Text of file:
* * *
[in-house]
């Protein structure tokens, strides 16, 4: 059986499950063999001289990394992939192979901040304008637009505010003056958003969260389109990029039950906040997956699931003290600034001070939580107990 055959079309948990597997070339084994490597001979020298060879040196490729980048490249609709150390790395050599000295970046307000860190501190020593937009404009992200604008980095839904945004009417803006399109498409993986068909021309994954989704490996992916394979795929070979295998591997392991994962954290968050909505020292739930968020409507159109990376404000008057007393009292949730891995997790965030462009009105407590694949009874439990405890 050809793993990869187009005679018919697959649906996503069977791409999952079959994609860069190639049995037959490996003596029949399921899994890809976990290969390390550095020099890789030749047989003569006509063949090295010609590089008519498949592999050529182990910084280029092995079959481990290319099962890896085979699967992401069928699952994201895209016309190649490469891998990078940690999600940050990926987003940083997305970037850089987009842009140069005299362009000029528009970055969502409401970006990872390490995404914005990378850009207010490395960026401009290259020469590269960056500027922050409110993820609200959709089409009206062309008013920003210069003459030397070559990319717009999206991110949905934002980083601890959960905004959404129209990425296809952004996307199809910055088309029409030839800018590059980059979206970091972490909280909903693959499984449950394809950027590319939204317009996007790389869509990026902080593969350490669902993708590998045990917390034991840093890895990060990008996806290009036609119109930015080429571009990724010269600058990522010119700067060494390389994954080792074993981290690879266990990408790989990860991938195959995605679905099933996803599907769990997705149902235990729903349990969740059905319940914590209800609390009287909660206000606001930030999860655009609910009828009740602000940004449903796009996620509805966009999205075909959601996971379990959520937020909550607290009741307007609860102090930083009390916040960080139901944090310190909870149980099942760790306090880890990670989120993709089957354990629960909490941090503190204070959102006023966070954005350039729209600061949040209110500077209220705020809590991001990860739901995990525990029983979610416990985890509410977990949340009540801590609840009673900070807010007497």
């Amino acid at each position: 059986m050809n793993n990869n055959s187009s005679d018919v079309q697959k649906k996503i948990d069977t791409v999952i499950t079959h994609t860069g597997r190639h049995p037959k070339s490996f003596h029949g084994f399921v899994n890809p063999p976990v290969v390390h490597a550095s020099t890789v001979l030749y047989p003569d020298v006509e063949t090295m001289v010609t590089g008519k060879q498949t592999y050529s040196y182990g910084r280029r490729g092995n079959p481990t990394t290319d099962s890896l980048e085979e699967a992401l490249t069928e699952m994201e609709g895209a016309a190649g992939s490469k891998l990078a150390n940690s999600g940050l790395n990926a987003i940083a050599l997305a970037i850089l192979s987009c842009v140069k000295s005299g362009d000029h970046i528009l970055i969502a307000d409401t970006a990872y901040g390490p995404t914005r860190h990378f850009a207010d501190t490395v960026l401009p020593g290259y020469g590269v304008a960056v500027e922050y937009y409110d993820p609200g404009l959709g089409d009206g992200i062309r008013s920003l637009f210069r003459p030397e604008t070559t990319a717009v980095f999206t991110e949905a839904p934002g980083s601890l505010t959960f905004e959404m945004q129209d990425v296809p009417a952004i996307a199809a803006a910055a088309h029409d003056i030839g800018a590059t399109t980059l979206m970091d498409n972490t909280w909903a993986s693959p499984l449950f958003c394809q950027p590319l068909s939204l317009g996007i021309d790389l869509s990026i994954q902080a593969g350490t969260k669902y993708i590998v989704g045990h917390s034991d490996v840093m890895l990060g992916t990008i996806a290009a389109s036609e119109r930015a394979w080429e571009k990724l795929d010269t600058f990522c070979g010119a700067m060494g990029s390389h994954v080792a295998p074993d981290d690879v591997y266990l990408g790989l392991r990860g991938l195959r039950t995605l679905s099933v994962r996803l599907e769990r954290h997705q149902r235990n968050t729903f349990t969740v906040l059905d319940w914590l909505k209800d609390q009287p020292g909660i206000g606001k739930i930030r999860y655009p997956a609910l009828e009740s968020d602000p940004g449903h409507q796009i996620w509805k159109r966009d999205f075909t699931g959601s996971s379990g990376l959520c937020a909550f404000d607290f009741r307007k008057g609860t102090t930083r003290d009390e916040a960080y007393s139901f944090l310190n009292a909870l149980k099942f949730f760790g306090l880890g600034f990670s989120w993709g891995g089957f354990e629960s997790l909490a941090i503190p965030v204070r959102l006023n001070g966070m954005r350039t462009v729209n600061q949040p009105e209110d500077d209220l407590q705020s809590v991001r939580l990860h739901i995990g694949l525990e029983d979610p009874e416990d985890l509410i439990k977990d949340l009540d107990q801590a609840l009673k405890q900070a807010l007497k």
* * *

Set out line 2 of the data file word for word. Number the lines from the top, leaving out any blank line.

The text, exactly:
């Protein structure tokens, strides 16, 4: 059986499950063999001289990394992939192979901040304008637009505010003056958003969260389109990029039950906040997956699931003290600034001070939580107990 055959079309948990597997070339084994490597001979020298060879040196490729980048490249609709150390790395050599000295970046307000860190501190020593937009404009992200604008980095839904945004009417803006399109498409993986068909021309994954989704490996992916394979795929070979295998591997392991994962954290968050909505020292739930968020409507159109990376404000008057007393009292949730891995997790965030462009009105407590694949009874439990405890 050809793993990869187009005679018919697959649906996503069977791409999952079959994609860069190639049995037959490996003596029949399921899994890809976990290969390390550095020099890789030749047989003569006509063949090295010609590089008519498949592999050529182990910084280029092995079959481990290319099962890896085979699967992401069928699952994201895209016309190649490469891998990078940690999600940050990926987003940083997305970037850089987009842009140069005299362009000029528009970055969502409401970006990872390490995404914005990378850009207010490395960026401009290259020469590269960056500027922050409110993820609200959709089409009206062309008013920003210069003459030397070559990319717009999206991110949905934002980083601890959960905004959404129209990425296809952004996307199809910055088309029409030839800018590059980059979206970091972490909280909903693959499984449950394809950027590319939204317009996007790389869509990026902080593969350490669902993708590998045990917390034991840093890895990060990008996806290009036609119109930015080429571009990724010269600058990522010119700067060494390389994954080792074993981290690879266990990408790989990860991938195959995605679905099933996803599907769990997705149902235990729903349990969740059905319940914590209800609390009287909660206000606001930030999860655009609910009828009740602000940004449903796009996620509805966009999205075909959601996971379990959520937020909550607290009741307007609860102090930083009390916040960080139901944090310190909870149980099942760790306090880890990670989120993709089957354990629960909490941090503190204070959102006023966070954005350039729209600061949040209110500077209220705020809590991001990860739901995990525990029983979610416990985890509410977990949340009540801590609840009673900070807010007497």